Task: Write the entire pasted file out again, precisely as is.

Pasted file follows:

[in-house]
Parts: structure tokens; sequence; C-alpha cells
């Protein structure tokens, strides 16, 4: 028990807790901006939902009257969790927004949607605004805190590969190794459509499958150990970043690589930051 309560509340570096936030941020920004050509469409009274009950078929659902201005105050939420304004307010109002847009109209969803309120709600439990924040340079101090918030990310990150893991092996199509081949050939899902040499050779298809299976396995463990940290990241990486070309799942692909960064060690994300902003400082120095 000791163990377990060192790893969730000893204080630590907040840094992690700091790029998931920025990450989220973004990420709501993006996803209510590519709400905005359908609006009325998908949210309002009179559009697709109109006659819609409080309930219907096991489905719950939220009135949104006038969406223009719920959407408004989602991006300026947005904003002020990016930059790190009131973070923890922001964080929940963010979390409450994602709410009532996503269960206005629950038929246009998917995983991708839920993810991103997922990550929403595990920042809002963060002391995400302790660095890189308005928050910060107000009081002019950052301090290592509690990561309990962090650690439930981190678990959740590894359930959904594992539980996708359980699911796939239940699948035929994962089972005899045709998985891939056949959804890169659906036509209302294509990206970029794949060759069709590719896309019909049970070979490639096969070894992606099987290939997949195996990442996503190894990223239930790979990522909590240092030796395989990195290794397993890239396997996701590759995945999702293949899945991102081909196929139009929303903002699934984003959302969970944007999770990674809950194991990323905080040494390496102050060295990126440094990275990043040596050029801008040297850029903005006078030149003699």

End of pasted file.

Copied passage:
[in-house]
Parts: structure tokens; sequence; C-alpha cells
């Protein structure tokens, strides 16, 4: 028990807790901006939902009257969790927004949607605004805190590969190794459509499958150990970043690589930051 309560509340570096936030941020920004050509469409009274009950078929659902201005105050939420304004307010109002847009109209969803309120709600439990924040340079101090918030990310990150893991092996199509081949050939899902040499050779298809299976396995463990940290990241990486070309799942692909960064060690994300902003400082120095 000791163990377990060192790893969730000893204080630590907040840094992690700091790029998931920025990450989220973004990420709501993006996803209510590519709400905005359908609006009325998908949210309002009179559009697709109109006659819609409080309930219907096991489905719950939220009135949104006038969406223009719920959407408004989602991006300026947005904003002020990016930059790190009131973070923890922001964080929940963010979390409450994602709410009532996503269960206005629950038929246009998917995983991708839920993810991103997922990550929403595990920042809002963060002391995400302790660095890189308005928050910060107000009081002019950052301090290592509690990561309990962090650690439930981190678990959740590894359930959904594992539980996708359980699911796939239940699948035929994962089972005899045709998985891939056949959804890169659906036509209302294509990206970029794949060759069709590719896309019909049970070979490639096969070894992606099987290939997949195996990442996503190894990223239930790979990522909590240092030796395989990195290794397993890239396997996701590759995945999702293949899945991102081909196929139009929303903002699934984003959302969970944007999770990674809950194991990323905080040494390496102050060295990126440094990275990043040596050029801008040297850029903005006078030149003699």